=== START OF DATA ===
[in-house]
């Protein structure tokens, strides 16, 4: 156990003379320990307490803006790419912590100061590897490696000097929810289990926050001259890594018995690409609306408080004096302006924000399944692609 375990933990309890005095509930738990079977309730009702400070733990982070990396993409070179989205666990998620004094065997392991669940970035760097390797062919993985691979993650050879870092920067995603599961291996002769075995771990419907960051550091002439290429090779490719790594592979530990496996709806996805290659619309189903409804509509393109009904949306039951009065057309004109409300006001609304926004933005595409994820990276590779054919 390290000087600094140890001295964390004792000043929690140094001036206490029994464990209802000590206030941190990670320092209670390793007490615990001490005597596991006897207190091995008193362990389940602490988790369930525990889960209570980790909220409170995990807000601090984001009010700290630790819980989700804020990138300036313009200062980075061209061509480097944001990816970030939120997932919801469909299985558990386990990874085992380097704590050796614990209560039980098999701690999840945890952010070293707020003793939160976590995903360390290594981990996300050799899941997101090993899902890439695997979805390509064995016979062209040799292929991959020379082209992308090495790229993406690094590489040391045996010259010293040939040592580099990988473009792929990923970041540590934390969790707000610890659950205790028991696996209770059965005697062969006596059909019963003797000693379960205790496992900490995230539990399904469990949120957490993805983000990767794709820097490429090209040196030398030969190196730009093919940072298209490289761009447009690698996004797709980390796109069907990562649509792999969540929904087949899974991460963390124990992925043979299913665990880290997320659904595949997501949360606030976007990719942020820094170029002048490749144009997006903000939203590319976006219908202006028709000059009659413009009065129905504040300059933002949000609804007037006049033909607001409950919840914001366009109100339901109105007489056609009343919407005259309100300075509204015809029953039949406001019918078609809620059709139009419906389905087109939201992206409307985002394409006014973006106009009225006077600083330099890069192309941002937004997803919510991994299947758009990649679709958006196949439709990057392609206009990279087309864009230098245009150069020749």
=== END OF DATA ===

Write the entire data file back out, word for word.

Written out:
[in-house]
């Protein structure tokens, strides 16, 4: 156990003379320990307490803006790419912590100061590897490696000097929810289990926050001259890594018995690409609306408080004096302006924000399944692609 375990933990309890005095509930738990079977309730009702400070733990982070990396993409070179989205666990998620004094065997392991669940970035760097390797062919993985691979993650050879870092920067995603599961291996002769075995771990419907960051550091002439290429090779490719790594592979530990496996709806996805290659619309189903409804509509393109009904949306039951009065057309004109409300006001609304926004933005595409994820990276590779054919 390290000087600094140890001295964390004792000043929690140094001036206490029994464990209802000590206030941190990670320092209670390793007490615990001490005597596991006897207190091995008193362990389940602490988790369930525990889960209570980790909220409170995990807000601090984001009010700290630790819980989700804020990138300036313009200062980075061209061509480097944001990816970030939120997932919801469909299985558990386990990874085992380097704590050796614990209560039980098999701690999840945890952010070293707020003793939160976590995903360390290594981990996300050799899941997101090993899902890439695997979805390509064995016979062209040799292929991959020379082209992308090495790229993406690094590489040391045996010259010293040939040592580099990988473009792929990923970041540590934390969790707000610890659950205790028991696996209770059965005697062969006596059909019963003797000693379960205790496992900490995230539990399904469990949120957490993805983000990767794709820097490429090209040196030398030969190196730009093919940072298209490289761009447009690698996004797709980390796109069907990562649509792999969540929904087949899974991460963390124990992925043979299913665990880290997320659904595949997501949360606030976007990719942020820094170029002048490749144009997006903000939203590319976006219908202006028709000059009659413009009065129905504040300059933002949000609804007037006049033909607001409950919840914001366009109100339901109105007489056609009343919407005259309100300075509204015809029953039949406001019918078609809620059709139009419906389905087109939201992206409307985002394409006014973006106009009225006077600083330099890069192309941002937004997803919510991994299947758009990649679709958006196949439709990057392609206009990279087309864009230098245009150069020749």